Just Google It

Can Anybody Help Me by Sinead Crowley

Sinead Crowley talks about the unexpected inspiration for the title of her most recent book, Can Anybody Help Me?

Posted on January 12, 2015 in Guest Author
Tags: Google, Inspiration

It all started with Google. But doesn’t everything, these days? You want to catch a bus? Google the timetable. The tap’s dripping? Grab your smartphone. Expecting your first baby? Time to (ahem) #breaktheinternet.

Of course, I don’t mean the big stuff, the type of questions you really should save for your doctor or your next hospital visit. But it’s the little things that make Google so addictive when you’re in the first trimester and have few other options to turn to. Are my eyebrows getting bushier? Does fruitcake count as one of my five-a-day? What in the name of Jemima is a foot-muff and what would I do with one if I bought it?

Google leads inevitably to parenting websites, and that’s where the real fun begins. From underneath your tapping fingers emerge hundreds of women, all sharing your obsessions, some even your due date. You can start a nine-month long comparison of eyebrow hair if you like, and stay completely anonymous. At least, that’s what I believed when those tapping fingers belonged to me.

Then one day I spotted somebody online that I knew from In Real Life. It hadn’t taken much to give her away. She didn’t use her real name, but her baby’s name was there, the hospital she’d attended and, buried in a separate post, her husband’s occupation. Instant recognition. I closed my laptop and found myself blushing. It felt wrong, like I’d been caught reading her diary or peeping through her kitchen window. Of course, she would never know I was reading her posts, her most private thoughts about her baby and her new life. But I was there.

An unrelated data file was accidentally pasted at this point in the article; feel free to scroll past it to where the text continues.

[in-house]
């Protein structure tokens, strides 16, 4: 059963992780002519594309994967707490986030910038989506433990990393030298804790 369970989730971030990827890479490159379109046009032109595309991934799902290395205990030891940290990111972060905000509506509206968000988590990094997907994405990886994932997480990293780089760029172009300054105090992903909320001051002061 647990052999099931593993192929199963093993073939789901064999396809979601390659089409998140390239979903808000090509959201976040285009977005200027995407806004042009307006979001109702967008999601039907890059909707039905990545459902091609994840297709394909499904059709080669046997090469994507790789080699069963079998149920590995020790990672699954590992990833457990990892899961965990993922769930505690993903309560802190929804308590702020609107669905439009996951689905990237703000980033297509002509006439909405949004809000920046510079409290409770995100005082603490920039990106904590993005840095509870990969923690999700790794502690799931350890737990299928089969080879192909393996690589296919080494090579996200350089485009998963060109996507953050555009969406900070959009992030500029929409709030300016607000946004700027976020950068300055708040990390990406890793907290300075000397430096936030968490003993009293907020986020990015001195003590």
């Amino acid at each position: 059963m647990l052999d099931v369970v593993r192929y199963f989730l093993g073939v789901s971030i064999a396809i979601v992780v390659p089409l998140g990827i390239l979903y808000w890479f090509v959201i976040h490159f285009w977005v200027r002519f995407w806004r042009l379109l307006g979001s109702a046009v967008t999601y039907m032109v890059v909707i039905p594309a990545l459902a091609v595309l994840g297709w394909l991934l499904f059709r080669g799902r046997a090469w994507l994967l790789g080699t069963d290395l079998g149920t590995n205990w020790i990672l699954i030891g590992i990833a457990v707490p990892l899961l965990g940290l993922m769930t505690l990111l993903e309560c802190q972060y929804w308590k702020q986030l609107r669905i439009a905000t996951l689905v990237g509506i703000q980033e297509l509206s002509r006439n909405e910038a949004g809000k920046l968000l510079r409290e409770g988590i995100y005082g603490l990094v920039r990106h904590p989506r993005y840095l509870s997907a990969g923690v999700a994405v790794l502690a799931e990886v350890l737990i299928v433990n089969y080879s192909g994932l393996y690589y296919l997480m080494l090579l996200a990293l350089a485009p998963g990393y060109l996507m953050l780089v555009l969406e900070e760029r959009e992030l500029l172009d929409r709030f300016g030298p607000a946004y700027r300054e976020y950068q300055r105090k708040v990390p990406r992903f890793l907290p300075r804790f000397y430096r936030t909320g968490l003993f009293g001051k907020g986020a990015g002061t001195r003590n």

My own baby arrived and Google was replaced by long walks and short sleeps. But in the back of my mind an idea was starting to simmer. For years I’d spoken about writing ‘the book’, but I lacked an idea, a big one. Here was a beginning. But I needed more.

Then one day she came to me, her image so sharp in my brain it was as if she was in the room beside me. A woman, younger than me, more isolated, living far from her family and friends, sitting up in bed in the middle of the night staring at a laptop. Her husband was asleep, her baby finally quiet after half a night spent roaring and she was thinking to herself, ‘every friend I have is on the other side of that screen.’

The idea was bubbling now but it still hadn’t thickened. Then came a final question: What if they weren’t all her friends? What if somebody out there knew who she really was and wanted to do her harm?

After all that, the title was the easy part, a question asked by forum users all over the world in the hope that a friendly voice will answer them.
“Can Anybody Help Me?”

Most of the time, they can.

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